New York City Mayor Mayor Bill de Blasio has only been in office for a short time, but already he is starting to look like a lame duck.
A year ago, nobody would take a call from de Blasio, but today everybody and anybody wants to talk to the new mayor. The only trouble is that few if any of the people the Mayor speaks to are willing to tell the new chief executive of New York City what he needs to hear as opposed to what he wants to hear.
The new Mayor of New York is continuing to get used to the idea of being someone important – at least in a local context. Most of the aides around Mr. de Blasio were third and fourth choices, notes a City insider, because there is no potential for the Mayor to go national and on to higher office. While nobody pretends that the former supporter of the Nicaraguan Sandinistas has any potential to go national, he is now clearly the most important figure in the lower counties of New York State. In fact, President Barack Obama’s handler-in-chief, Valerie Jarret, recently paid a call to de Blasio to coordinate strategy.
De Blasio started off on a good footing by naming William J. Bratton as police commissioner of New York City for the second time. Bratton first ran the NYPD in 1994, when the Big Apple was a dark, crime-ravaged city. The appointment allows De Blasio to take credit for the choice if the NYC crime rate goes down, but distance himself from Bratton if the opposite occurs.
Unfortunately, Mayor de Blasio has not been nearly as adept at handling other important decisions and constituencies in New York. Only one of the City’s public sector unions supported his candidacy, in part because they see the New York Mayor as a relatively weak leader who will eventually give them whatever they want in terms of wage increases and other benefits. Who did the other public sector unions in New York City support, readers of Breitbart may wonder? The far-left, Marxist workers parties that also backed a majority of the members of the New York City Council.
Mr. de Blasio offended the predominantly Democratic Irish community in New York when he refused to march in the St. Patrick’s Day parade, an annual ritual that both Mayors Michael Bloomberg and Rudolph Giuliani attended, but Mayor David Dinkins did not. The New York Times reports that Mayor de Blasio’s decision was quickly denounced by William Donohue, president of the Catholic League, based in New York, who issued a sharply worded statement saying he was “delighted” to avoid marching alongside “a public official who does not want to be associated with Irish Catholics.”
Perhaps the most important political relationship for Mr. de Blasio is also the one with which he has the greatest difficulty, namely New York Governor Andrew Cuomo. Last month, Gov. Cuomo unveiled a budget plan containing a considerable gift for Mayor de Blasio, state money for the prekindergarten classes that he had made a centerpiece of his insurgent bid for mayor. Cuomo has made no secret of the fact that he does not support a tax increase on New York’s wealthiest citizens to pay for Mr. de Blasio’s pet social engineering project.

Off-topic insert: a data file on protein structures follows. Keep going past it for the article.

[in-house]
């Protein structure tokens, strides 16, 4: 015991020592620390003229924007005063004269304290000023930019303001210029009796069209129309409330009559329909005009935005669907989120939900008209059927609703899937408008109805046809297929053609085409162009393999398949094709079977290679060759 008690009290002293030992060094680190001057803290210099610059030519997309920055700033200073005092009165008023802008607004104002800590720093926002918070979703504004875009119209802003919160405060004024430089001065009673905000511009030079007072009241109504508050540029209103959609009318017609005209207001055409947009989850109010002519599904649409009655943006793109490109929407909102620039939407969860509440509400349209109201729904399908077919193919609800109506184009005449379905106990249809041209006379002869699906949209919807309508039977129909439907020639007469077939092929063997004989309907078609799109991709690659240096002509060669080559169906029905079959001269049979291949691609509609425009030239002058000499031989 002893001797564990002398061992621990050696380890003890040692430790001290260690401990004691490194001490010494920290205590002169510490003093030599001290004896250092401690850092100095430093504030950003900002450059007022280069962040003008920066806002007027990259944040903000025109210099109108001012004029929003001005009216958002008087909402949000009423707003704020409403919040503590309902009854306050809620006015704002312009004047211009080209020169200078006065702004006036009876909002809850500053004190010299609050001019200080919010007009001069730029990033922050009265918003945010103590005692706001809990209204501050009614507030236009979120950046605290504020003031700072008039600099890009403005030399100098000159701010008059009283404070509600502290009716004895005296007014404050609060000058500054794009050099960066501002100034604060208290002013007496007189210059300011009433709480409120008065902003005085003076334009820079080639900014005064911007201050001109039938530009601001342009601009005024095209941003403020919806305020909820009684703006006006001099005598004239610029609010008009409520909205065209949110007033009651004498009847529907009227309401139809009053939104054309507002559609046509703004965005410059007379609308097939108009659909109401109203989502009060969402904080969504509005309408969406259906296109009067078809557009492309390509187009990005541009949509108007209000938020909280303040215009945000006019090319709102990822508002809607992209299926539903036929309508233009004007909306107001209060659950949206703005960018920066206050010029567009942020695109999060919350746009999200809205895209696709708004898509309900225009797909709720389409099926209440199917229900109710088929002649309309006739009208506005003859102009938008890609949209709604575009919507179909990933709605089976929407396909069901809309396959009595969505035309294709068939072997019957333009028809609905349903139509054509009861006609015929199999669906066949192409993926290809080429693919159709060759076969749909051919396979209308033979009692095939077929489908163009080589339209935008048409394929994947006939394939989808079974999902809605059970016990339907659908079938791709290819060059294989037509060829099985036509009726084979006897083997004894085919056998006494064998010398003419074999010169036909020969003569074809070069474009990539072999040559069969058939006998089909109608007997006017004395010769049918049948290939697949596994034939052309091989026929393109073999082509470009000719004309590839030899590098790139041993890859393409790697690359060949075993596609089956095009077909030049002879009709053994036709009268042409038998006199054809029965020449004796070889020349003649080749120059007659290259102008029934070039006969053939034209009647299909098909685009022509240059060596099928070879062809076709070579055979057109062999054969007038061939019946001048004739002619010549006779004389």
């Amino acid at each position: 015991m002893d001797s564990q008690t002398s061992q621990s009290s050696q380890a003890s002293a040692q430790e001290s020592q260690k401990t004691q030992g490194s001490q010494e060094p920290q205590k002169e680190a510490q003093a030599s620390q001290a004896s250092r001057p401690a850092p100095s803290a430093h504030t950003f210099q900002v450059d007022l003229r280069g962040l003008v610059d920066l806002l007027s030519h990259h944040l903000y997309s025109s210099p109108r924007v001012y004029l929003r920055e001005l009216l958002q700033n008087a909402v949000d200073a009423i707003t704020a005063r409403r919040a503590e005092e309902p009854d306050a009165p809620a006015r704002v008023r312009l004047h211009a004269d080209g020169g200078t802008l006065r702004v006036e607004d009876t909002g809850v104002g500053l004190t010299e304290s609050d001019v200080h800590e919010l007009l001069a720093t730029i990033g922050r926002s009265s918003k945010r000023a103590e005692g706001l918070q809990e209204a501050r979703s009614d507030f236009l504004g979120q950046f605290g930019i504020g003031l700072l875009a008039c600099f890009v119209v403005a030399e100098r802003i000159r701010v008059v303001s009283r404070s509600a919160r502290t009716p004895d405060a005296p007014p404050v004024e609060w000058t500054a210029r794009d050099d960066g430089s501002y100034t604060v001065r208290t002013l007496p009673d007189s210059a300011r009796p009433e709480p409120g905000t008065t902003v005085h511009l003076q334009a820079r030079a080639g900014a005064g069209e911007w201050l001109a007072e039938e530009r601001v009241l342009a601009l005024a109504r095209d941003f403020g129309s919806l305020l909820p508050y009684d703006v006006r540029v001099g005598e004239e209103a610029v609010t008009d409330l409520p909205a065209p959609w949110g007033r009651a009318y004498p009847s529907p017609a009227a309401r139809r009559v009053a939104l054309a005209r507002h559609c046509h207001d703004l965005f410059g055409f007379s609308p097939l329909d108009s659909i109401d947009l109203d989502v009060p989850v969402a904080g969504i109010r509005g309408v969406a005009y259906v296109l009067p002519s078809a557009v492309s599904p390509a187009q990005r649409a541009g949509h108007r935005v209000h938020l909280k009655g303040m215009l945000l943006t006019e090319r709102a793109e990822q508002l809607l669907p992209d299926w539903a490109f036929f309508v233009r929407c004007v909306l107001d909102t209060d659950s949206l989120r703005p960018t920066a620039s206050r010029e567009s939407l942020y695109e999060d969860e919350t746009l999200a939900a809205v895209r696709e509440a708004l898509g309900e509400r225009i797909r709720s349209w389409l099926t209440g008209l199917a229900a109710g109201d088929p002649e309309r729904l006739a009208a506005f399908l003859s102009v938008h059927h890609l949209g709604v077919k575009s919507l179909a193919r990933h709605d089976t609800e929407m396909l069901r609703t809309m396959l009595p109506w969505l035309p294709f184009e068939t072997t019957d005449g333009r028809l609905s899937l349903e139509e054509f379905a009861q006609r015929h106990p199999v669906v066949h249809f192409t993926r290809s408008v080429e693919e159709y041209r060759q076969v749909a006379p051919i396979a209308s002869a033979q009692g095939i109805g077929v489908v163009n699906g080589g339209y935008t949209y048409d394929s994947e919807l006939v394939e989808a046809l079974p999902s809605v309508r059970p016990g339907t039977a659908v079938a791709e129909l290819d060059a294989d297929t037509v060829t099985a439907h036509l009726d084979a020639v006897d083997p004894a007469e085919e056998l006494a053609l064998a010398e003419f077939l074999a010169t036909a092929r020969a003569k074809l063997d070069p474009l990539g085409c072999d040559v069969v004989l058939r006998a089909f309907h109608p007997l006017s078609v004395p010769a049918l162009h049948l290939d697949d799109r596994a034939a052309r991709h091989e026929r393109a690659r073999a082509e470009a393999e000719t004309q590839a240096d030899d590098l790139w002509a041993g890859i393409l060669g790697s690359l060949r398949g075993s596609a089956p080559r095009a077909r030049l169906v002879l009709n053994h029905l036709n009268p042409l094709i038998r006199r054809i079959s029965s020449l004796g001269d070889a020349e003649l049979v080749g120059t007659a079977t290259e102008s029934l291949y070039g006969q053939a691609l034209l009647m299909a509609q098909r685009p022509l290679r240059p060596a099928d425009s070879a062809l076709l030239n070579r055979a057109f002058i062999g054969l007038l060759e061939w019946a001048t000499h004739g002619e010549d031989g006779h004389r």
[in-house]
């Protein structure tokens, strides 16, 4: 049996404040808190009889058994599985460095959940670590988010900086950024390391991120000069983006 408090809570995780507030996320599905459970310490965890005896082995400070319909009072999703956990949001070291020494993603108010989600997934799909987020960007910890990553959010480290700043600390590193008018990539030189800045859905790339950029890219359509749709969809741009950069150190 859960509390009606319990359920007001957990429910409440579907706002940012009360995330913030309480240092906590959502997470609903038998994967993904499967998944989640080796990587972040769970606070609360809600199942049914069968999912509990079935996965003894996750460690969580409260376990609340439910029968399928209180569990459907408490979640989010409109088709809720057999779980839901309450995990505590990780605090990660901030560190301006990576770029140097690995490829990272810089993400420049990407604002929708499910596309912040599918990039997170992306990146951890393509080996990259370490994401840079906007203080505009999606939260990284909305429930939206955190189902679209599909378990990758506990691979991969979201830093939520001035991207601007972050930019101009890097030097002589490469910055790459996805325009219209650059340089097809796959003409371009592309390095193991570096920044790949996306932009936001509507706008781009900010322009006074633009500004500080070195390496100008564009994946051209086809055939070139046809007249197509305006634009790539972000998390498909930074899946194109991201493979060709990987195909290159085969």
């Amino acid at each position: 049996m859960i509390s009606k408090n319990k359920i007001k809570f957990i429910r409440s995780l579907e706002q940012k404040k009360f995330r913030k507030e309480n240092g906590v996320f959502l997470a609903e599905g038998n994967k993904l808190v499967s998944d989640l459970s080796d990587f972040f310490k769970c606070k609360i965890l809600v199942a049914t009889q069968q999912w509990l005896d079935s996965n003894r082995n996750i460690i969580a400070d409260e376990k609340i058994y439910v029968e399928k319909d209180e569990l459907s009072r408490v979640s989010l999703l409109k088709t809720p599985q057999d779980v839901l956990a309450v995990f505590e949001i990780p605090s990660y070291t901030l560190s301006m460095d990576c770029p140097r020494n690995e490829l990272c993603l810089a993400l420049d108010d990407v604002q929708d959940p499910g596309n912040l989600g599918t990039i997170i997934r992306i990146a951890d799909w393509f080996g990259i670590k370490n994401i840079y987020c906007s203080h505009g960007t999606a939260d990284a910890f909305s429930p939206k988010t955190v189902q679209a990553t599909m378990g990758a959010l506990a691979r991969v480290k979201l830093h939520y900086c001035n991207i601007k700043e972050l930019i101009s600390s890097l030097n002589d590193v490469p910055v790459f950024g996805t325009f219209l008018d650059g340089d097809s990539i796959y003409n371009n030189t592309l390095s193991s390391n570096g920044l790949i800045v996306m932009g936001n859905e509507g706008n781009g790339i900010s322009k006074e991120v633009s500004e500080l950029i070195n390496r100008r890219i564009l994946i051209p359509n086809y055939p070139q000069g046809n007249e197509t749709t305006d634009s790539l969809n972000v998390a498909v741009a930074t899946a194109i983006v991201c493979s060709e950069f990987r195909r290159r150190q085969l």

“The people in the city have given me a mission,” the mayor declared at a City Hall news conference, saying that the governor’s willingness to embrace a prekindergarten program was “encouraging,” but “different than what we intend to do.” A tax on the wealthy, Mr. de Blasio said, “was the No. 1 proposal I put forward in an election that I won with 73 percent of the vote,” the Times reports.
Instead of accepting Cuomo’s considerable concession and making common cause with the New York Governor, Mayor de Blasio has opened a gulf with Cuomo, who is becoming progressively testier as his political career approaches an end. Cuomo, who is not expected to challenge Hillary Clinton for the 2016 Democratic presidential nomination, is intensely focused on negotiating fiscal deals with the major public sector unions in New York. The fact that Mayor de Blasio rebuked Cuomo publicly on his first trip to Albany does not speak well for his political skills.
Mayor de Blasio needs help from Cuomo on a range of issues, including building new and maintaining old affordable housing, and propping up the city’s public hospital system. Under Obamacare, for example, many of New York City’s public hospitals face bankruptcy because Washington is no longer going to pay for caring for uninsured patients – by some estimates up to one third of the total patients seen. New York law requires that all patients receive care, insured or not.
Mayor de Blasio is hoping that the state legislature is going to replace those lost federal subsidies, but that may be a faint hope if Andrew Cuomo stops taking the Mayor’s telephone calls. The new Mayor has decided to make the main event in Albany the battle over raising taxes for pre-kindergarten, a foolish choice that threatens his relationship with Cuomo.
The smart political choice would be to accept Cuomo’s considerable gift and worry about getting extra funding from the state later, but the real question is whether any of the second string of aides around Bill de Blasio are willing to tell him the truth. He risks becoming a lame duck New York Mayor in year one of what may be an eight-year term.